Declaring a patient brain dead is a serious action taken by hospital employees. A complete, irreversible cessation of brain function, brain death is one of two ways to determine death — the other being a loss of circulatory or respiratory function. The responsibility of determining brain death is left with hospitals and their employees, and a concerning new study has found that the policies for determining brain death are surprisingly inconsistent, and some hospitals have failed to adequately implement guidelines created to reduce errors.

“This is truly one of those matters of life and death, and we want to make sure this is done right every single time,” David Greer, a neurologist at the Yale University School of medicine and leader of the study, told NPR.

Greer previously helped write a set of guidelines for determining brain death in 2010, which has since been recommended to every hospital by the American Academy of Neurology.

Greer and his team hoped to discover how well the guidelines have actually been adopted by hospitals, so they analyzed the policies of 492 hospitals and health care systems across the U.S. Most of them had adopted the guidelines, but the researchers reported significant differences in how key parts of the guide have been expressed and accepted.

Firstly, they found many of the hospitals did not require a neurologist, neurosurgeon, or even a fully trained doctor to make the call.

“In some hospitals they actually allowed for a nurse practitioner or a physician assistant to do it,” Greer said.

More than 20 percent of the hospital policies didn’t require that the doctor check a patient’s temperature, making sure it’s high enough to make the assessment, as the guidelines call for. Greer explained that someone’s brain function can actually be suppressed based on a low temperature. Nearly half of the policies also didn’t require doctors to ensure the patient’s blood pressure is adequate for assessment of brain function.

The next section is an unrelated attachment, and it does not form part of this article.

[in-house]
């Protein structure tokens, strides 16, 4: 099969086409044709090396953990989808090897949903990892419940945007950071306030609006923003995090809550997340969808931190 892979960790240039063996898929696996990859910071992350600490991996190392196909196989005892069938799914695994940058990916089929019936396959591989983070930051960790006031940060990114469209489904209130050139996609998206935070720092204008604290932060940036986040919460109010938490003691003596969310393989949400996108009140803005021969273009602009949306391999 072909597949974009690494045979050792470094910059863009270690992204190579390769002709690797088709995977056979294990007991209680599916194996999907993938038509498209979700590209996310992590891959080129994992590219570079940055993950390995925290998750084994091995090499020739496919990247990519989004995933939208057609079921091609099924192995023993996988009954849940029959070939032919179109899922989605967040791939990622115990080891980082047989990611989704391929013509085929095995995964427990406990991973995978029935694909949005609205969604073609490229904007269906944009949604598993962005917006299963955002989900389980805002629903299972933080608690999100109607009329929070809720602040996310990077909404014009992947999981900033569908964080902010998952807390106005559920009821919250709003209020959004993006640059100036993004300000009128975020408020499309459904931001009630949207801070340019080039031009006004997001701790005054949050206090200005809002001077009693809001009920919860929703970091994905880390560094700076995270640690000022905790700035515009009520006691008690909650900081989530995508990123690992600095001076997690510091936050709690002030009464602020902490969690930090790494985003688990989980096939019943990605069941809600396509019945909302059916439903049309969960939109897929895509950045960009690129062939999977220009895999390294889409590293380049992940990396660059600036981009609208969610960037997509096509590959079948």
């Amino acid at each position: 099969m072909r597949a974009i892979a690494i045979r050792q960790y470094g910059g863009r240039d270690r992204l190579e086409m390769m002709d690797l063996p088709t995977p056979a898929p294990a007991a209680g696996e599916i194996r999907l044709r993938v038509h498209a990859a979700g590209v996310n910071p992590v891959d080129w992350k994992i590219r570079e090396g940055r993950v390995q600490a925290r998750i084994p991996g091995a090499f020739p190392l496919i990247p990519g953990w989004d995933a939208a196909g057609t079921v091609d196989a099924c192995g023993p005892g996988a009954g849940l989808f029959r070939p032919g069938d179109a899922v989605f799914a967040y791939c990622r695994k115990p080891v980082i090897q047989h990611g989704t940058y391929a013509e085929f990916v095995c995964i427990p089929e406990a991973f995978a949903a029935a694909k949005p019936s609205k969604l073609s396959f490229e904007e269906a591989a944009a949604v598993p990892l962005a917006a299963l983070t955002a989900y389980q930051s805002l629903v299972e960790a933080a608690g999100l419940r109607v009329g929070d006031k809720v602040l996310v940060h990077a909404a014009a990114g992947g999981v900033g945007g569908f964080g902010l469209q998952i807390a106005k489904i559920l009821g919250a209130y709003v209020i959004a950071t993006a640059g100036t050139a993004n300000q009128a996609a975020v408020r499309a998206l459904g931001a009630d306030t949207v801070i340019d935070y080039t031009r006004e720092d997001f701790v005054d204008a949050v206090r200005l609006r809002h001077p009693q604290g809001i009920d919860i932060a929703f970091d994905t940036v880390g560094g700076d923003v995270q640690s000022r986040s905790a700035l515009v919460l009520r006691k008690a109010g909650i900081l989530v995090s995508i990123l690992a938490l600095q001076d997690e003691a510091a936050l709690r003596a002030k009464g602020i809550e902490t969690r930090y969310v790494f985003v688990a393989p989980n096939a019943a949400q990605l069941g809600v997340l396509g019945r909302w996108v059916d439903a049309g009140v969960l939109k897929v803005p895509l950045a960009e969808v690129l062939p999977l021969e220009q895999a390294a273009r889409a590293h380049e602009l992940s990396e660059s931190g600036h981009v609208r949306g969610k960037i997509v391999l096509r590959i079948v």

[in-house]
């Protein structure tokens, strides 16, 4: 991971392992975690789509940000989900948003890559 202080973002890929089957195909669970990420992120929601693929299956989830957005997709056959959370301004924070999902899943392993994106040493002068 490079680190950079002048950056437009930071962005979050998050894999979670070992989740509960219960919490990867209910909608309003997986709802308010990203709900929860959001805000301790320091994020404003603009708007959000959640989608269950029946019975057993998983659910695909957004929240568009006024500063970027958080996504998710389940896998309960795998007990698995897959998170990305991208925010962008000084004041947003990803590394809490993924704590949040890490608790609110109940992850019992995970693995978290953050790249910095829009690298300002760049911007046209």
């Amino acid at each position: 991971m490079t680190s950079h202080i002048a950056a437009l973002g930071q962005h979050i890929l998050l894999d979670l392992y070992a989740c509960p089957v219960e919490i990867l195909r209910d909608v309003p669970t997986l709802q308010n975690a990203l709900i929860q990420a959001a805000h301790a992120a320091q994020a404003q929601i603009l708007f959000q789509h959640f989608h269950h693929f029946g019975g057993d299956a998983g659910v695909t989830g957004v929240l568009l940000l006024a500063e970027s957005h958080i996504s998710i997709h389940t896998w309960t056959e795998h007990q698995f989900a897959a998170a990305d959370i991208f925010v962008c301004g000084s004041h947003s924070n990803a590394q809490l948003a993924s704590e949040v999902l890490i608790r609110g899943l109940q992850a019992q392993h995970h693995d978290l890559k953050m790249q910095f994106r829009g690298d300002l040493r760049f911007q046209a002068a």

Some of the policies said doctors may skip recommended tests altogether.

Greer said that based on these findings, compliance needs to improve.

“There are very few things in medicine that should be black and white, but this is certainly one of them,” he said. “There are really no excuses at this point for hospitals not to be able to do this 100 percent of the time.”

A patient could be pronounced brain dead because of failure to follow guidelines, then end up recovering some neurological function. This, according to Greer, would be a horrific worst-case scenario.

He isn’t the only one criticizing hospitals’ lapses in properly implementing the guidelines. James Bernat, a Dartmouth College neurologist and leading authority on brain depth, said:

“It’s disturbing that despite all of the educational intervention to try to bring doctors up to the national standards that there remains such great variability.”